According to data from the Affordable Housing Association of Nova Scotia, there were 316 people who were chronically homeless in the municipality at the end of August last year.
Chronic homelessness means a person has been without adequate housing for six months or more.
This week, that number is 469 – an increase of 153 people, or by nearly 50 per cent.
It’s a troubling increase, but one that’s not surprising to Jeff Karabanow, a professor of social work at Dalhousie University who has spent two decades researching the issue and working with unhoused populations.
“We’re seeing more people on the streets. We’re seeing more people suffering in this past year,” said Karabanow.
“We are experiencing a massive housing crisis that we’ve never, ever, experienced before.”
But those numbers don’t truly capture the extent of the issue, he said.
“We are missing those that don’t want to be counted, those that are couch surfing, those that are not connected to any organizational system,” said Karabanow.
“So the numbers are going to be much, much higher, of course.”
A ‘huge disaster’
It was one year ago, early in the morning on Aug. 18, 2021, when dozens of Halifax Regional Police officers descended on parks around the municipality to remove unhoused people staying in crisis shelters and tents because they had nowhere else to go.
Hundreds of people poured into downtown Halifax to protest the shelter removal, resulting in officers deploying pepper spray into crowds of people and more than two dozen arrests.
In the days that followed, the municipality insisted that everyone who was displaced were offered alternative housing options, but council later admitted that wasn’t actually the case.
Reflecting on the response one year later, Karabanow described the situation as a “huge disaster.”
“We saw the state and its mechanisms truly, truly, disrespect a population that had no other means to survive,” he said.
Following the evictions, some of the displaced people moved to Meagher Park, also known as People’s Park, in the city’s north end.
But earlier this summer, the city designated four other outdoor spaces where people could shelter – none of which were Meagher Park – and the park was vacated earlier this month so the city could clean it up.
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Karabanow said last year’s evictions demonstrated the importance of an empathetic, trauma-informed approach when working with unhoused people, and it was clear there were some lessons learned.
“Dates were much clearer this time around,” he said, referring to the clearing of Meagher Park.
“There was a lot more communication between police, between the city and those experiencing homelessness at the park, so we’ve learned something a year ago.”
However, dispersing them to the four designated outdoor sheltering spaces is still “problematic,” he said.
“Moving someone from one place to another … there’s no stability that can be provided to folks that are really, really suffering,” said Karabanow.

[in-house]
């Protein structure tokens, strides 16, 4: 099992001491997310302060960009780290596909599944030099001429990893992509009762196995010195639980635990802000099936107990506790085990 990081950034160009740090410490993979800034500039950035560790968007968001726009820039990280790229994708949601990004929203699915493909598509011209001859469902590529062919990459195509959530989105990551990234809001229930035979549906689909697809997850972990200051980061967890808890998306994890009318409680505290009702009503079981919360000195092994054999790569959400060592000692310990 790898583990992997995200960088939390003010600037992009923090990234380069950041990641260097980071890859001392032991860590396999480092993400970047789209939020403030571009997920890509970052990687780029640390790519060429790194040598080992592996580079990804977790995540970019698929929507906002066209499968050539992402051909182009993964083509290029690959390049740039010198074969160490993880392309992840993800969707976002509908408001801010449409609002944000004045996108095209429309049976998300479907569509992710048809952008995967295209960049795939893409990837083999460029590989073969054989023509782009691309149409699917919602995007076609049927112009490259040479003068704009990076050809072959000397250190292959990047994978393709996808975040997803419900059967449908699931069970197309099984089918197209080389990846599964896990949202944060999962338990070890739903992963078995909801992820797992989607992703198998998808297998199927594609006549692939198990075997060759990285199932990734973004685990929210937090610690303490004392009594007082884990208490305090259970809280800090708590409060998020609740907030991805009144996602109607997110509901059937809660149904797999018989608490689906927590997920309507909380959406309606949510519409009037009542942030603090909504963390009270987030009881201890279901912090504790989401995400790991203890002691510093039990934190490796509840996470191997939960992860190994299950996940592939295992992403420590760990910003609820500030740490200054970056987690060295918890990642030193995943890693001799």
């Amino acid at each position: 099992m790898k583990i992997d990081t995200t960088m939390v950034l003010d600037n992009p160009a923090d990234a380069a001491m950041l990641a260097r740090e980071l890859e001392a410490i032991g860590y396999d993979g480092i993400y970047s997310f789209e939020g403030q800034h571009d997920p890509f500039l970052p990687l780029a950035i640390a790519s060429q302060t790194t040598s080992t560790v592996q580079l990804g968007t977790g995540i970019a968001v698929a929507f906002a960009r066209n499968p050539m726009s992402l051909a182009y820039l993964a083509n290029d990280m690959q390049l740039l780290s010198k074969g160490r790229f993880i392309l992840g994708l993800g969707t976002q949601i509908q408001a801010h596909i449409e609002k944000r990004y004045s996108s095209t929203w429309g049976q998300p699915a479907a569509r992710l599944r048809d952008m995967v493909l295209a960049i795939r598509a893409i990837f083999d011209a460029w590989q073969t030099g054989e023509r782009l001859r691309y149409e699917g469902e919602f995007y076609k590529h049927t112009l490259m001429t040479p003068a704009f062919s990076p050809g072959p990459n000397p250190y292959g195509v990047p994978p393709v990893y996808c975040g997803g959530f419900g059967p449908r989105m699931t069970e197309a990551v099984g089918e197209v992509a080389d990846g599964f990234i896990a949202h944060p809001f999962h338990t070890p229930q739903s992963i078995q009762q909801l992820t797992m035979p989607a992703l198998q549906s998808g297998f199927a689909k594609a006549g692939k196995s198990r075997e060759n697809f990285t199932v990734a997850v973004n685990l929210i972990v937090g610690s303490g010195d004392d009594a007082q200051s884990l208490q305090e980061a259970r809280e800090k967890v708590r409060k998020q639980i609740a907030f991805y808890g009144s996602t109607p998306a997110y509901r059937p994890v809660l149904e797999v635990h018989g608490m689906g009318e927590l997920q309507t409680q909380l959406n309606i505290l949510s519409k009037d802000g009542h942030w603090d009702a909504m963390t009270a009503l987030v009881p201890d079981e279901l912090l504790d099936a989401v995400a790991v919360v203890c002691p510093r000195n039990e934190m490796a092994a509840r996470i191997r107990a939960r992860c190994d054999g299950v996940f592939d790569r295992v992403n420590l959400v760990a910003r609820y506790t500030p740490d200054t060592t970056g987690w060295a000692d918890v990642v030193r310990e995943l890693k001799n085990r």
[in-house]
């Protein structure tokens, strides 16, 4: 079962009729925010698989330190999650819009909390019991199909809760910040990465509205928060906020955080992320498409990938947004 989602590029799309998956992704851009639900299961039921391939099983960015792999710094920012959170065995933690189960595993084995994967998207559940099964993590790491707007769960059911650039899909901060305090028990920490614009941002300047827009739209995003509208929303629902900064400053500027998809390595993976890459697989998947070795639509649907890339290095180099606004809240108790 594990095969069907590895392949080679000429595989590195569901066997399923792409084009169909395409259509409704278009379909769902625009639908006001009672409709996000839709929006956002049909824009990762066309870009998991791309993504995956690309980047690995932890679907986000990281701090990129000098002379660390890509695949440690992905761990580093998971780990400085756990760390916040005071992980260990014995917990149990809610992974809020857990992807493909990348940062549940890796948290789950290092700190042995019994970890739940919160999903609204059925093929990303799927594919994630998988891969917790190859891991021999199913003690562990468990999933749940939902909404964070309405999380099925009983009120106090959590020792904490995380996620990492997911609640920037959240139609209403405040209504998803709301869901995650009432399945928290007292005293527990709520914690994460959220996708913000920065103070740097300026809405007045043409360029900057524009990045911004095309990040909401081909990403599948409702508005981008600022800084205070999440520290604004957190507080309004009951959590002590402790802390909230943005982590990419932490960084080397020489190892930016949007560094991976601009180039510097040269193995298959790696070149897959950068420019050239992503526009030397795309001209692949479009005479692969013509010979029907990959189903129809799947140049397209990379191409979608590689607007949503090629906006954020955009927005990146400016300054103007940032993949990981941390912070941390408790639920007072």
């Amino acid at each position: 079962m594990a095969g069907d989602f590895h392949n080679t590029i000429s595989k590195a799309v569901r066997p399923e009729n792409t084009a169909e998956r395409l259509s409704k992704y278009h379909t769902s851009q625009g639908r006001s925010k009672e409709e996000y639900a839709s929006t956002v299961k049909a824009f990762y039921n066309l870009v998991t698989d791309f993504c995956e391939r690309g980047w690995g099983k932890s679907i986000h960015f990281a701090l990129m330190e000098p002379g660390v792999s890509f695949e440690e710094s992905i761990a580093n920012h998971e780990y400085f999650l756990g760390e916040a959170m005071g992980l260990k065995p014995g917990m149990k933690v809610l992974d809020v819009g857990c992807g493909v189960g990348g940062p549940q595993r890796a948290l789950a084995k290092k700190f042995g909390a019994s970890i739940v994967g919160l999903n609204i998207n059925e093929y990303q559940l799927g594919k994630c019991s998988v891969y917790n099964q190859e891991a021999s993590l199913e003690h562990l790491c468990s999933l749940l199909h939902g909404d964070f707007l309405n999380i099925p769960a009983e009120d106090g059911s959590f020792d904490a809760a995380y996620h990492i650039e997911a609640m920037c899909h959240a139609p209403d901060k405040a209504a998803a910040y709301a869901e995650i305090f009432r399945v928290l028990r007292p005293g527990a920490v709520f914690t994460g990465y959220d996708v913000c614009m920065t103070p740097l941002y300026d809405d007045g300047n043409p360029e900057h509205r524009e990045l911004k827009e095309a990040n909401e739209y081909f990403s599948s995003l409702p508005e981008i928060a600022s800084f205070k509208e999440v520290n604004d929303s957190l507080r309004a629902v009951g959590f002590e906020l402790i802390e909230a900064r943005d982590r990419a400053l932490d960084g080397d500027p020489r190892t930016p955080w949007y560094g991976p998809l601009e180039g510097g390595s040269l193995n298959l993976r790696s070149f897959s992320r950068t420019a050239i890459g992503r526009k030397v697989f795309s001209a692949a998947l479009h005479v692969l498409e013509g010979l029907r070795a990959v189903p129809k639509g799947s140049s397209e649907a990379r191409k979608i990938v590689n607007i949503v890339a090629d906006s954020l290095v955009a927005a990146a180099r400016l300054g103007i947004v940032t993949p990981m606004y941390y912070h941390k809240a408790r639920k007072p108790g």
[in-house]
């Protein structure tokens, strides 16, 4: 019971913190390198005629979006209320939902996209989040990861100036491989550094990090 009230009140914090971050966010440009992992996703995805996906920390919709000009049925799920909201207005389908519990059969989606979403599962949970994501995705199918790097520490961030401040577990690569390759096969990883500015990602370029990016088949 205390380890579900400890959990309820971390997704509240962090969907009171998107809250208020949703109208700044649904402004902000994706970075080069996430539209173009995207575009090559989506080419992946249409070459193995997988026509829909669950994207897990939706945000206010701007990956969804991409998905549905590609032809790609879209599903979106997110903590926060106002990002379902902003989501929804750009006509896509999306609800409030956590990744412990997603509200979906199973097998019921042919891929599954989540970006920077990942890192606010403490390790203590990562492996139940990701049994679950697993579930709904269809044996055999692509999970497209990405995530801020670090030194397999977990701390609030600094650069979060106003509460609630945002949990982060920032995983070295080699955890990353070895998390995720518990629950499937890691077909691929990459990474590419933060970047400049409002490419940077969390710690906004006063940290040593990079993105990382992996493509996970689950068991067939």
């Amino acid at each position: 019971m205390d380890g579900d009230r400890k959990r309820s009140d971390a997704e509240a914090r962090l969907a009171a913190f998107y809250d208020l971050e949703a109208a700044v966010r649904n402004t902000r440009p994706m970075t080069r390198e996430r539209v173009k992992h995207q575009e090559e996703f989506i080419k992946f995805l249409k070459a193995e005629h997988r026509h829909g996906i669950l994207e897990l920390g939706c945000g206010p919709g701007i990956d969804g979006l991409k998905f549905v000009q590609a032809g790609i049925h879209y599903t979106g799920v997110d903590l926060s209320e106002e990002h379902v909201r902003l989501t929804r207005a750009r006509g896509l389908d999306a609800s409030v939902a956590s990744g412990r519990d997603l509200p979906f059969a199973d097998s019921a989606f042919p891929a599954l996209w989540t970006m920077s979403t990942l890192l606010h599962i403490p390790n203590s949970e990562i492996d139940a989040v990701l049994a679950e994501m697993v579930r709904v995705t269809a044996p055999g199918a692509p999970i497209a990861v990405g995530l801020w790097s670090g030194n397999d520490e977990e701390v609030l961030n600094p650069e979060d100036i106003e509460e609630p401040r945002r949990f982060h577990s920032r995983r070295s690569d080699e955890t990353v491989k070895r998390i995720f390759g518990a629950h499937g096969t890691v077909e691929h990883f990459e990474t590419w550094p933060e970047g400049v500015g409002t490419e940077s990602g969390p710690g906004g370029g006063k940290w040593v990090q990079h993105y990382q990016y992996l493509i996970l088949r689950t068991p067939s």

“So it’s not surprising that every intervention is going to be fraught.”
As more and more people struggle with homelessness in the region, Karabanow described it as a “macro-economic crisis” – it took a long time to get to this point, so it will take a long time to fix.
While some attribute the homelessness crisis to the pandemic, he said it’s only amplified issues that have already existed for decades.
“We have been arguing and advocating for over 20 years about the lack of affordable housing, the lack of social housing, the lack of housing outside the market economy,” he said.
Karabanow said the issue won’t get better until all levels of government make “deep, deep investments” – not just in housing, but in other issues that contribute to homelessness, like food insecurity, child welfare and health care.
“We’re coming out of one disaster, but we’re really experiencing a lack of investment and a lack of insight into all these systems over the past 20, 30 years, and we’re really seeing it emerge right now,” he said.
“And those who are going to suffer the most through it are those who really need those systems.”
‘One person on the street is one too many’
But Karabanow is hopeful that things could improve. While the encampment evictions one year ago were traumatic, they helped mobilize service providers, which in turn pushed governments to make some changes and think outside the box.
“We’re seeing more collaboration between different sectors, we’re seeing all levels of government taking this much more seriously, we are seeing more imaginative initiatives being set up,” he said.
While housing is a provincial responsibility – and Karabanow said they are working toward increasing affordable housing stock on that end – the city also took on implementing modular units.
Karabanow said governments need to think creatively to get more people housed as soon as possible before the situation gets worse. One option could be using the empty space that employers have been slow to refill during the pandemic, he said.
While the number of unhoused people is on the rise, Karabanow said there’s still time to address the issue before we begin seeing the same level of homelessness in other cities, like Toronto or Vancouver.
“Our numbers are still manageable that we could, as a community, really be able to mobilize quickly to make a huge dent in this population’s suffering,” said Karabanow.
“One person on the street is one too many, but the government really, really should be mobilizing right now to provide large-scale investments, so that we can eradicate the vast majority of homelessness pretty quickly.”